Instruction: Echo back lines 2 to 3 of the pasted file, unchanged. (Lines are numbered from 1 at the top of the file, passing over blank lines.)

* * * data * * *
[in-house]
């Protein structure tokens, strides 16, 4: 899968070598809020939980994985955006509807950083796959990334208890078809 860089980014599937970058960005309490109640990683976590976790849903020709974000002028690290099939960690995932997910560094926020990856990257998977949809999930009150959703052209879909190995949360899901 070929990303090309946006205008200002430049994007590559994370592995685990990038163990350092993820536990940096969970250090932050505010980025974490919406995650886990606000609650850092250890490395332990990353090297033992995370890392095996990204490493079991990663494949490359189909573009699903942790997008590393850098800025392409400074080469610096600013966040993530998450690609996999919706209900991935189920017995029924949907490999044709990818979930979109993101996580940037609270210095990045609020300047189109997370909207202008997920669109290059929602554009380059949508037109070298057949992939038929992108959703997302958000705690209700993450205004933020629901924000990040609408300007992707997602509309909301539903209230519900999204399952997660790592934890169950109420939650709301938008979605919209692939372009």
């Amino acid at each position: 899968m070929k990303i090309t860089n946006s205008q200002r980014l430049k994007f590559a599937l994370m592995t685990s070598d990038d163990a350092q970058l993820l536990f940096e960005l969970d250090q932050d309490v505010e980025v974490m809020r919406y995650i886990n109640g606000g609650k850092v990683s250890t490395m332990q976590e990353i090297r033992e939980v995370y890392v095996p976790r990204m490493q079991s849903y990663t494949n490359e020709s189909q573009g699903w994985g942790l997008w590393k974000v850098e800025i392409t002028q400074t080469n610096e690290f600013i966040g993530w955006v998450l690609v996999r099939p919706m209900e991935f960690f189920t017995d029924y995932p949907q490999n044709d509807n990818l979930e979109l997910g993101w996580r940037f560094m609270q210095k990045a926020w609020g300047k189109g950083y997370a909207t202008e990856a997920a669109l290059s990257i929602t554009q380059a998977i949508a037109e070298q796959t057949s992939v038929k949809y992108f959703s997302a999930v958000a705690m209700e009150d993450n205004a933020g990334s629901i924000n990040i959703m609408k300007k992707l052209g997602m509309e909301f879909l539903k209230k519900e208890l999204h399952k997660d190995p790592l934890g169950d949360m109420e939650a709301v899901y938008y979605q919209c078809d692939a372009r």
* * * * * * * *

């Protein structure tokens, strides 16, 4: 899968070598809020939980994985955006509807950083796959990334208890078809 860089980014599937970058960005309490109640990683976590976790849903020709974000002028690290099939960690995932997910560094926020990856990257998977949809999930009150959703052209879909190995949360899901 070929990303090309946006205008200002430049994007590559994370592995685990990038163990350092993820536990940096969970250090932050505010980025974490919406995650886990606000609650850092250890490395332990990353090297033992995370890392095996990204490493079991990663494949490359189909573009699903942790997008590393850098800025392409400074080469610096600013966040993530998450690609996999919706209900991935189920017995029924949907490999044709990818979930979109993101996580940037609270210095990045609020300047189109997370909207202008997920669109290059929602554009380059949508037109070298057949992939038929992108959703997302958000705690209700993450205004933020629901924000990040609408300007992707997602509309909301539903209230519900999204399952997660790592934890169950109420939650709301938008979605919209692939372009």
């Amino acid at each position: 899968m070929k990303i090309t860089n946006s205008q200002r980014l430049k994007f590559a599937l994370m592995t685990s070598d990038d163990a350092q970058l993820l536990f940096e960005l969970d250090q932050d309490v505010e980025v974490m809020r919406y995650i886990n109640g606000g609650k850092v990683s250890t490395m332990q976590e990353i090297r033992e939980v995370y890392v095996p976790r990204m490493q079991s849903y990663t494949n490359e020709s189909q573009g699903w994985g942790l997008w590393k974000v850098e800025i392409t002028q400074t080469n610096e690290f600013i966040g993530w955006v998450l690609v996999r099939p919706m209900e991935f960690f189920t017995d029924y995932p949907q490999n044709d509807n990818l979930e979109l997910g993101w996580r940037f560094m609270q210095k990045a926020w609020g300047k189109g950083y997370a909207t202008e990856a997920a669109l290059s990257i929602t554009q380059a998977i949508a037109e070298q796959t057949s992939v038929k949809y992108f959703s997302a999930v958000a705690m209700e009150d993450n205004a933020g990334s629901i924000n990040i959703m609408k300007k992707l052209g997602m509309e909301f879909l539903k209230k519900e208890l999204h399952k997660d190995p790592l934890g169950d949360m109420e939650a709301v899901y938008y979605q919209c078809d692939a372009r």